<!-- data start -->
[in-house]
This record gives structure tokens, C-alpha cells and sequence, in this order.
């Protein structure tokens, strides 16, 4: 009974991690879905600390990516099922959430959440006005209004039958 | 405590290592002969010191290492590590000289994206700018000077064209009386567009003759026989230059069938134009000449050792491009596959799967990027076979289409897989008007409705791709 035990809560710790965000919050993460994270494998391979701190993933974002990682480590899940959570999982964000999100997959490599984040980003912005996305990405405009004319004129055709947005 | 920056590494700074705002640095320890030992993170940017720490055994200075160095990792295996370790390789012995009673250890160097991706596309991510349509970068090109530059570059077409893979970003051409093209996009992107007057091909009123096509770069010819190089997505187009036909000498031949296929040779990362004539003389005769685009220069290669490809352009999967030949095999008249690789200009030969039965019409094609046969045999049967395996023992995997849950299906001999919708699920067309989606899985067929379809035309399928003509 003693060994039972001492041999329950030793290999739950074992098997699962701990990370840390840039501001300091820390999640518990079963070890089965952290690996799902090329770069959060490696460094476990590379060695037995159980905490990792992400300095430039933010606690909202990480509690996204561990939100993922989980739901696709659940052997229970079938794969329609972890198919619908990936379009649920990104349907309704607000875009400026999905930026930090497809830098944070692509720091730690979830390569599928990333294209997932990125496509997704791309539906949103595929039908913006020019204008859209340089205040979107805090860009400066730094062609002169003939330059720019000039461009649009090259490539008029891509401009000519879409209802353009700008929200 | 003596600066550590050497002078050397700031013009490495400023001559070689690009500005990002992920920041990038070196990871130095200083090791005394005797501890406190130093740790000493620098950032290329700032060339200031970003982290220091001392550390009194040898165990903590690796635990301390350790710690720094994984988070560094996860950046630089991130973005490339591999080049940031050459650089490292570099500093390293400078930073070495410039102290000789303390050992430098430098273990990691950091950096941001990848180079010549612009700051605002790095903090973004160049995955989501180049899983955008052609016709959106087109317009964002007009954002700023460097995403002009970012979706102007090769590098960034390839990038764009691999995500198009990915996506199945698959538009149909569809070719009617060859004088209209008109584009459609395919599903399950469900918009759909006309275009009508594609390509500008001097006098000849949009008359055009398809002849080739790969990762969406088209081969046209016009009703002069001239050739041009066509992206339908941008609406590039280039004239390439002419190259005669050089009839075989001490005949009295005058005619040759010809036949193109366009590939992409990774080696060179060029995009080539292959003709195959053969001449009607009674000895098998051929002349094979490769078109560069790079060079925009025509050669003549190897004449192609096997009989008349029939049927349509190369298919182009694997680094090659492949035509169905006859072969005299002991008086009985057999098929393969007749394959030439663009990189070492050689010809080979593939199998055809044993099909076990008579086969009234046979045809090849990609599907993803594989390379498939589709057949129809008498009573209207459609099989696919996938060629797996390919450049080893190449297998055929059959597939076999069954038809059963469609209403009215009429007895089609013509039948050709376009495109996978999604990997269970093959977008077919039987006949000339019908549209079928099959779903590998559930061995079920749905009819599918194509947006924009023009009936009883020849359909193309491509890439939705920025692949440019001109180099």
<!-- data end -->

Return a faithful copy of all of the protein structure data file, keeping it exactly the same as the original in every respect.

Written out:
[in-house]
This record gives structure tokens, C-alpha cells and sequence, in this order.
């Protein structure tokens, strides 16, 4: 009974991690879905600390990516099922959430959440006005209004039958 | 405590290592002969010191290492590590000289994206700018000077064209009386567009003759026989230059069938134009000449050792491009596959799967990027076979289409897989008007409705791709 035990809560710790965000919050993460994270494998391979701190993933974002990682480590899940959570999982964000999100997959490599984040980003912005996305990405405009004319004129055709947005 | 920056590494700074705002640095320890030992993170940017720490055994200075160095990792295996370790390789012995009673250890160097991706596309991510349509970068090109530059570059077409893979970003051409093209996009992107007057091909009123096509770069010819190089997505187009036909000498031949296929040779990362004539003389005769685009220069290669490809352009999967030949095999008249690789200009030969039965019409094609046969045999049967395996023992995997849950299906001999919708699920067309989606899985067929379809035309399928003509 003693060994039972001492041999329950030793290999739950074992098997699962701990990370840390840039501001300091820390999640518990079963070890089965952290690996799902090329770069959060490696460094476990590379060695037995159980905490990792992400300095430039933010606690909202990480509690996204561990939100993922989980739901696709659940052997229970079938794969329609972890198919619908990936379009649920990104349907309704607000875009400026999905930026930090497809830098944070692509720091730690979830390569599928990333294209997932990125496509997704791309539906949103595929039908913006020019204008859209340089205040979107805090860009400066730094062609002169003939330059720019000039461009649009090259490539008029891509401009000519879409209802353009700008929200 | 003596600066550590050497002078050397700031013009490495400023001559070689690009500005990002992920920041990038070196990871130095200083090791005394005797501890406190130093740790000493620098950032290329700032060339200031970003982290220091001392550390009194040898165990903590690796635990301390350790710690720094994984988070560094996860950046630089991130973005490339591999080049940031050459650089490292570099500093390293400078930073070495410039102290000789303390050992430098430098273990990691950091950096941001990848180079010549612009700051605002790095903090973004160049995955989501180049899983955008052609016709959106087109317009964002007009954002700023460097995403002009970012979706102007090769590098960034390839990038764009691999995500198009990915996506199945698959538009149909569809070719009617060859004088209209008109584009459609395919599903399950469900918009759909006309275009009508594609390509500008001097006098000849949009008359055009398809002849080739790969990762969406088209081969046209016009009703002069001239050739041009066509992206339908941008609406590039280039004239390439002419190259005669050089009839075989001490005949009295005058005619040759010809036949193109366009590939992409990774080696060179060029995009080539292959003709195959053969001449009607009674000895098998051929002349094979490769078109560069790079060079925009025509050669003549190897004449192609096997009989008349029939049927349509190369298919182009694997680094090659492949035509169905006859072969005299002991008086009985057999098929393969007749394959030439663009990189070492050689010809080979593939199998055809044993099909076990008579086969009234046979045809090849990609599907993803594989390379498939589709057949129809008498009573209207459609099989696919996938060629797996390919450049080893190449297998055929059959597939076999069954038809059963469609209403009215009429007895089609013509039948050709376009495109996978999604990997269970093959977008077919039987006949000339019908549209079928099959779903590998559930061995079920749905009819599918194509947006924009023009009936009883020849359909193309491509890439939705920025692949440019001109180099």